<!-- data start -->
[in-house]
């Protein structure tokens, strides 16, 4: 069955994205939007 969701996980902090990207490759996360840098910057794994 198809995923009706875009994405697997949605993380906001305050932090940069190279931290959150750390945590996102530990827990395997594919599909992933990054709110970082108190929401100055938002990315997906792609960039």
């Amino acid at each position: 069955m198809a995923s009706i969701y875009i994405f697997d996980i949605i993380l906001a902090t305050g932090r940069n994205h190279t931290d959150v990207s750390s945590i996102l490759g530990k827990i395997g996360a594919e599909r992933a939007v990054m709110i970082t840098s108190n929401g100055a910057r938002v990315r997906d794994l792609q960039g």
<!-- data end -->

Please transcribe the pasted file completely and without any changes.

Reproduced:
[in-house]
């Protein structure tokens, strides 16, 4: 069955994205939007 969701996980902090990207490759996360840098910057794994 198809995923009706875009994405697997949605993380906001305050932090940069190279931290959150750390945590996102530990827990395997594919599909992933990054709110970082108190929401100055938002990315997906792609960039």
């Amino acid at each position: 069955m198809a995923s009706i969701y875009i994405f697997d996980i949605i993380l906001a902090t305050g932090r940069n994205h190279t931290d959150v990207s750390s945590i996102l490759g530990k827990i395997g996360a594919e599909r992933a939007v990054m709110i970082t840098s108190n929401g100055a910057r938002v990315r997906d794994l792609q960039g």